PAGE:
Farewell Silent Spring
Dr Howard Wearing FRSNZ has devoted his scientific career to research in insect ecology, and the development and implementation of integrated pest management programmes, and these topics lie at the heart of his new book.
This book contains a vast number of images and descriptions of pipfruit pests and of natural enemies of plant-feeding mites, is the culmination of a lifetime’s work on the ecological concepts of Integrated Pest Management (IPM) from early beginnings in the apple industry in New Zealand to the present day realisation of Integrated Fruit Production (IFP) and Apple Futures which provides New Zealand apple growers and marketers with a competitive advantage in overseas export markets.
Rachel Carson’s book Silent Spring published in 1962 had highlighted concern about the risks from pesticides in agriculture. The first three chapters of Howard Wearing’s book provide an essential introduction into the necessity to reduce the use of toxic broad-spectrum pesticides in pipfruit orchards in New Zealand from the situation prior to 1960, through the initial limited options available within research programmes, and finally the ecological research programme set up as the result of the author’s arrival in New Zealand and his appointment to the programme in 1967.
The book provides details of the ecological research programme on codling moth, lightbrown apple moth, San José scale, and phytophagous mites during the initial period in Nelson, followed by the disruption in 1973 due to the relocation of the Entomology Division of the Department of Scientific and Industrial Research (DSIR) headquarters to Auckland, and the dispersal of entomologists to other regions of New Zealand.
Although growers continued to use OP insecticides, details are provided for a reduction in their use by the identification of insect pheromones for use in trap monitoring and phenology modeling, allowing sprays to be applied only when necessary for codling moth and leafroller control. At this time (1974–1995) the increase in OP resistance resulted in the need for research to provide safeguards for grower spray programmes until more sustainable IPM was developed. From the research, the concept of pesticide resistance management was developed.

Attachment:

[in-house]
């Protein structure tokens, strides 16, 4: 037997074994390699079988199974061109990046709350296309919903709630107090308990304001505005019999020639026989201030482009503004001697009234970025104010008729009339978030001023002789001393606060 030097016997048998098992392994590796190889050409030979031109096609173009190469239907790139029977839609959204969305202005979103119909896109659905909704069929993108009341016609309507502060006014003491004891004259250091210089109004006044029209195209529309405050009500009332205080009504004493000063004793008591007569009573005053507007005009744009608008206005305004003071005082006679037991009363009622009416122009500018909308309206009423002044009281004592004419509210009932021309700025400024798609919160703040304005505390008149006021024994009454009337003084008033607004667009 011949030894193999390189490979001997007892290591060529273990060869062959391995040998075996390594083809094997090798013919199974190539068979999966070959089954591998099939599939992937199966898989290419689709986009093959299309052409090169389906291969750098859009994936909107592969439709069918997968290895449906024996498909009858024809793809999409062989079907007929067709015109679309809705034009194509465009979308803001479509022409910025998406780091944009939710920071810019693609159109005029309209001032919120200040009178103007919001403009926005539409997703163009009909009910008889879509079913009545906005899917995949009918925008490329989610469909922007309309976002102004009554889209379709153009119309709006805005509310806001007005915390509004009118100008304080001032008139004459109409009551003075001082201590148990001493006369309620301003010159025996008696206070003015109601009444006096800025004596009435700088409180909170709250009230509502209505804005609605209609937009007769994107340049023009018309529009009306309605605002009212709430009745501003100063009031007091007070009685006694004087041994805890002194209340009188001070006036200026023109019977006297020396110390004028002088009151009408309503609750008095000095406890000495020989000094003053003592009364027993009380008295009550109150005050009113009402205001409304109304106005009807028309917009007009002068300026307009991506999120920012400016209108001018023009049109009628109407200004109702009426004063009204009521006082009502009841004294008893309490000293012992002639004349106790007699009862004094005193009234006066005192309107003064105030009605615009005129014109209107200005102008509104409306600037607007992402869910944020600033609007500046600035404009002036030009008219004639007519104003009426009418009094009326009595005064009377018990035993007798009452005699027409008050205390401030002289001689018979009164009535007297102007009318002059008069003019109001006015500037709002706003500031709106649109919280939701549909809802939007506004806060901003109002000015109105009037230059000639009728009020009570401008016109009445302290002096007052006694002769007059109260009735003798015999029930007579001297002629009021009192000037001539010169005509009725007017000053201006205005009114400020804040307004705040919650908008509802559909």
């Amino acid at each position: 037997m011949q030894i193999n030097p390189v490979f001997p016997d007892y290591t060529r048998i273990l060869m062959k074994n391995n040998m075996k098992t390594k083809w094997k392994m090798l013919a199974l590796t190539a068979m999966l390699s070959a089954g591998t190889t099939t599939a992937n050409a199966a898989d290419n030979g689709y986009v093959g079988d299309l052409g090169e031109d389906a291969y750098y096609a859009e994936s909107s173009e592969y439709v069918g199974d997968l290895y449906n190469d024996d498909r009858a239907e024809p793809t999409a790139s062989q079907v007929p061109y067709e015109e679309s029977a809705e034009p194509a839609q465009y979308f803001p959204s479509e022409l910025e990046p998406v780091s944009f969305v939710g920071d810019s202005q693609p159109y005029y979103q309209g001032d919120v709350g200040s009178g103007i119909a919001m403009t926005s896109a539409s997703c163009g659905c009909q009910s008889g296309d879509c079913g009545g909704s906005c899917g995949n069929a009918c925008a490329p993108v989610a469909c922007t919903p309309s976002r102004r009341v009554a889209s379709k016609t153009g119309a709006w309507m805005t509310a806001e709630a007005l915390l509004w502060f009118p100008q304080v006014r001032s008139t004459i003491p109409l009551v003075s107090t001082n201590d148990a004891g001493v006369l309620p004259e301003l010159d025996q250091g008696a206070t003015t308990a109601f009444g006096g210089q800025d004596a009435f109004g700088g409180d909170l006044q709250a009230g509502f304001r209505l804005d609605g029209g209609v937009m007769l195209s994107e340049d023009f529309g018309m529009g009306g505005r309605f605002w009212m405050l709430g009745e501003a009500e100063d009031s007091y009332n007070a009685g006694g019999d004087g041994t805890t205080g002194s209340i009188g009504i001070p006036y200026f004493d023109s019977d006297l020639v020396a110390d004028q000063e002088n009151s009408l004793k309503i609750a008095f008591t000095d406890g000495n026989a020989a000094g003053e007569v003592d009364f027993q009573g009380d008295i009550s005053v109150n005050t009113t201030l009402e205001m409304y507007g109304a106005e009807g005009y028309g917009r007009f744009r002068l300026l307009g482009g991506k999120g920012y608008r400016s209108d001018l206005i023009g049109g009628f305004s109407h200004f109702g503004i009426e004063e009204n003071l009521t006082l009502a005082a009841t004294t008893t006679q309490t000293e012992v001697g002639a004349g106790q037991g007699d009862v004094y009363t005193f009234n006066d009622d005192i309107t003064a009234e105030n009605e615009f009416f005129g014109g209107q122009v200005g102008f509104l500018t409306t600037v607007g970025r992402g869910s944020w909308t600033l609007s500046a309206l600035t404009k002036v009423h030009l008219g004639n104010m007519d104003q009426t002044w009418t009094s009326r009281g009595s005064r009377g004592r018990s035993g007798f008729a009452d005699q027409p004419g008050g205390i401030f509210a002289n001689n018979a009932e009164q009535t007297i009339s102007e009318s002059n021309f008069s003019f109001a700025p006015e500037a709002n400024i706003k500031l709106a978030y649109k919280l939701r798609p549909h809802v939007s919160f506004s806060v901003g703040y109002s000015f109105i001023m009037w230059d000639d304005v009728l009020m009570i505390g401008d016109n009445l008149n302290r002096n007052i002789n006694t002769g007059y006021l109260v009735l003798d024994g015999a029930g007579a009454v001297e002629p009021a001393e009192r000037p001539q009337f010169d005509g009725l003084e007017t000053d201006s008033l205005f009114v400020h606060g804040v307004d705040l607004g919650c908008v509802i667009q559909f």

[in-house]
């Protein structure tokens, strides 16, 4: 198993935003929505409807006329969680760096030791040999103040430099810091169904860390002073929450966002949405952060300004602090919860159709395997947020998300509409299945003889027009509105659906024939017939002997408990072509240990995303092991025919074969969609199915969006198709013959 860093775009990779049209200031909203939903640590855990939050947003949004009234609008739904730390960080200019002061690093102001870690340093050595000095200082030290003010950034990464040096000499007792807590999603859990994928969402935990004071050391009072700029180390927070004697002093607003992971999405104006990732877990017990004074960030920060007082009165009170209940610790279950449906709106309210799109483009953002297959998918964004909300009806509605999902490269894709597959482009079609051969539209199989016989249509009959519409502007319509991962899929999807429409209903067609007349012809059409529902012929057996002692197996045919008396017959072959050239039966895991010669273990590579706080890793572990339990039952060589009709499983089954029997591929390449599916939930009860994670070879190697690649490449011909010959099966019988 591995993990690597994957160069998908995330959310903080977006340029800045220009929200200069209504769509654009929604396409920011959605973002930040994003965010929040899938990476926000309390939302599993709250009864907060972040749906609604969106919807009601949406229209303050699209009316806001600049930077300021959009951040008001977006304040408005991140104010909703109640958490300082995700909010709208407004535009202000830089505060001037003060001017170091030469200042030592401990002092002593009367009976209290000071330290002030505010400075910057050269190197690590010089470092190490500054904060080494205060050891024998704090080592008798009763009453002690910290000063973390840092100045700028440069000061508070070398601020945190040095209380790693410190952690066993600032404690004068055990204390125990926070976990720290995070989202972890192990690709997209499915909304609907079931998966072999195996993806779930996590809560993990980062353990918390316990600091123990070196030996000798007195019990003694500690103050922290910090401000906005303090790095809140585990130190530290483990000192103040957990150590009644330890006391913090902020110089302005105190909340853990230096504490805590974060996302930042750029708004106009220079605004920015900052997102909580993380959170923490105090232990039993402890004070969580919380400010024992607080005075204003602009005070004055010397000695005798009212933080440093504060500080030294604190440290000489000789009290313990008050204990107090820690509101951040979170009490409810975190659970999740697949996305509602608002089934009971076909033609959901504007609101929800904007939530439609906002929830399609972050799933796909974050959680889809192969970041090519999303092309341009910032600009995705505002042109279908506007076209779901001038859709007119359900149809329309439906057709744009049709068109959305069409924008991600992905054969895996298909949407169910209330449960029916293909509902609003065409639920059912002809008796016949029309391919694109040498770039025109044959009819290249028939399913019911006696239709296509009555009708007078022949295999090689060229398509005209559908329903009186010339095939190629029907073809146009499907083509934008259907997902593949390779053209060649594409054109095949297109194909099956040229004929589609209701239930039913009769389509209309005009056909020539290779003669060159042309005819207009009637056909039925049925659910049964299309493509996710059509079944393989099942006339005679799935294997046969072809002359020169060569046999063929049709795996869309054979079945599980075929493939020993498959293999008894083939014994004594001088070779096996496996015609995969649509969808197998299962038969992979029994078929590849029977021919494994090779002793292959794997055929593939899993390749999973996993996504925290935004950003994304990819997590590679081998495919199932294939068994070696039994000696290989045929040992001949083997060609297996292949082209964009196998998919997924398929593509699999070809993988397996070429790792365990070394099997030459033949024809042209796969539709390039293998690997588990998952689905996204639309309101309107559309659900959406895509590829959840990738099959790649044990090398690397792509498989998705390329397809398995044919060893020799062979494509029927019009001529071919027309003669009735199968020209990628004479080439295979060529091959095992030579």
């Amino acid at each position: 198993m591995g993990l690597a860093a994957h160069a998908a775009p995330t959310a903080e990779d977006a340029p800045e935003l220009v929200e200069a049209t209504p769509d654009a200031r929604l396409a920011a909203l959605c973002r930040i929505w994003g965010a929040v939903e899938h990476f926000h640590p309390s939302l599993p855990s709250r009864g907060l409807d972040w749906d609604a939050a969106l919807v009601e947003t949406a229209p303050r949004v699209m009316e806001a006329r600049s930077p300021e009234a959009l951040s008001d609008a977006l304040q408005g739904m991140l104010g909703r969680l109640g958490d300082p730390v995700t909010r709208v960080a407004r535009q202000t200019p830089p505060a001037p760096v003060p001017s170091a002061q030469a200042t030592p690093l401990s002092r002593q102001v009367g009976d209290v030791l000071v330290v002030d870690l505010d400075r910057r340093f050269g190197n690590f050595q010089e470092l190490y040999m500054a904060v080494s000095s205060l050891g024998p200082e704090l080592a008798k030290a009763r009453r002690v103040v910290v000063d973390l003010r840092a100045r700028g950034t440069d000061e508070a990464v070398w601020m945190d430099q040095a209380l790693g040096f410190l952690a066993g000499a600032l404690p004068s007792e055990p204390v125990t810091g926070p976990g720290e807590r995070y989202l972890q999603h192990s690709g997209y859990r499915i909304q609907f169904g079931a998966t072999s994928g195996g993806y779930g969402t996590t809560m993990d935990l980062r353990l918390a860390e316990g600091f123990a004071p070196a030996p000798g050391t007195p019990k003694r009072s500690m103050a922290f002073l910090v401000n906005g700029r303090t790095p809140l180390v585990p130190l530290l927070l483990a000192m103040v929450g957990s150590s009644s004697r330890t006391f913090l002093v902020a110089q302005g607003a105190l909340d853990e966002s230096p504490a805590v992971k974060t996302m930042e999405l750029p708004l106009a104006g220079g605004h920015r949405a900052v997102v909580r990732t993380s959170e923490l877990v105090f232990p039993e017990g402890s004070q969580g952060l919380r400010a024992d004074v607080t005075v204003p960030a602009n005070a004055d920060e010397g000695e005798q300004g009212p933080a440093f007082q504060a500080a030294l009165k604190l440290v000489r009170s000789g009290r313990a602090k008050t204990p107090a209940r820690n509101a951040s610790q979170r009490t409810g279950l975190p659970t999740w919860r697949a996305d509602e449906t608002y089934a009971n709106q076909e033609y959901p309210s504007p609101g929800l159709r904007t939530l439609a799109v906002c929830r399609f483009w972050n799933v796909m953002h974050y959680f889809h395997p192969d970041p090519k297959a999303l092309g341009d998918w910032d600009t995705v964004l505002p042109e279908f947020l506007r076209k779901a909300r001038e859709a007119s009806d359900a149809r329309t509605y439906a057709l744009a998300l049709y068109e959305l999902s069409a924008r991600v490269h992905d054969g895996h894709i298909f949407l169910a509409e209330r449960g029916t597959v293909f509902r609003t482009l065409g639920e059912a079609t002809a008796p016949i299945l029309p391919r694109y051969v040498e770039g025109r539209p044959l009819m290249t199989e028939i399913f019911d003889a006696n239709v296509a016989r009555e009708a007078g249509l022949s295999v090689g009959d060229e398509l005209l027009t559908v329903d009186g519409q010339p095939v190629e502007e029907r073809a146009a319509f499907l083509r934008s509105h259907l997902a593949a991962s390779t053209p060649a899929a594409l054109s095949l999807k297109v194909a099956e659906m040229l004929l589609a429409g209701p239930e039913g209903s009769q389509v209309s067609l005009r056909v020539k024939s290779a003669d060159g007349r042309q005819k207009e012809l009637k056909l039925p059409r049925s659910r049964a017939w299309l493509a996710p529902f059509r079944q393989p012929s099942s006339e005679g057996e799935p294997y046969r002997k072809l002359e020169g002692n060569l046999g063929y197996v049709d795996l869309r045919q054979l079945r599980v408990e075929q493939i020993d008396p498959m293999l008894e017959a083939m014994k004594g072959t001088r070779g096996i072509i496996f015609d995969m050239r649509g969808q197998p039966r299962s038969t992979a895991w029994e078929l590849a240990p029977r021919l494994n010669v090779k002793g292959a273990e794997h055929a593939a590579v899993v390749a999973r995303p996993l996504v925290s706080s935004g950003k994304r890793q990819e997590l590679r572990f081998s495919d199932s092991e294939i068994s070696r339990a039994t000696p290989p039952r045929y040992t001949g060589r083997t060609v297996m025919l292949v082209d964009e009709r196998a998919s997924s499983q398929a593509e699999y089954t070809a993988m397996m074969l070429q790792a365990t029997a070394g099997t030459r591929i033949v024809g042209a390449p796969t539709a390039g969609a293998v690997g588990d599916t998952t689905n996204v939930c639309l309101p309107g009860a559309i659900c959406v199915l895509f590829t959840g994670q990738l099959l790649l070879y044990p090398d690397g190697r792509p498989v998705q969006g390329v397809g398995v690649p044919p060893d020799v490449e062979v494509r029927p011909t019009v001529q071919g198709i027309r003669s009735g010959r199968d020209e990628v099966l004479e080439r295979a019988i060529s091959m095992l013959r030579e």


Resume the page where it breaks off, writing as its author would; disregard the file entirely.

The book describes how, during the period 1973–1995, biologically based IPM was developed for New Zealand piprfruit production. Codling moth and leafrollers were the primary targets, and sex pheromones were used initially as monitoring tools. Later, technology was developed for mating disruption. Codling moth granulosis virus became available commercially, and the introduced parasitoids of leafroller started to make an impact. The benefits of overseas research on codling moth and the introduction of insect growth regulators enabled biologically based IPM to become a reality. This Chapter also contains a brief overview of research progress, and outlines the frustrations caused by changes in the Government funding model to competitive funding, which caused increased difficulties in collaboration between research organisations.
This magnificent book traces the pathway of a lifetime of research into the development of IFP for the pipfruit industry in New Zealand. Fittingly, Howard Wearing dedicates the book to his wife Anja, who unwaveringly supported him during his research career, particularly through the frustrating times of changing funding from a collaborative to a competitive environment, and to Dr Elsie Collyer who inspired him to develop and implement his ‘dream’ for a biologically based integrated pest management system for the pipfruit industry. It is a story that those interested in sustainable food production should read as it provides a mine of information for both professionals and students of entomology, pest management, and horticulture in general.
Wearing, Howard (2019). Farewell Silent Spring – The New Zealand Apple Story (NZ Plant protection Society), pp.278. ISBN; 978-0-473-48730-0.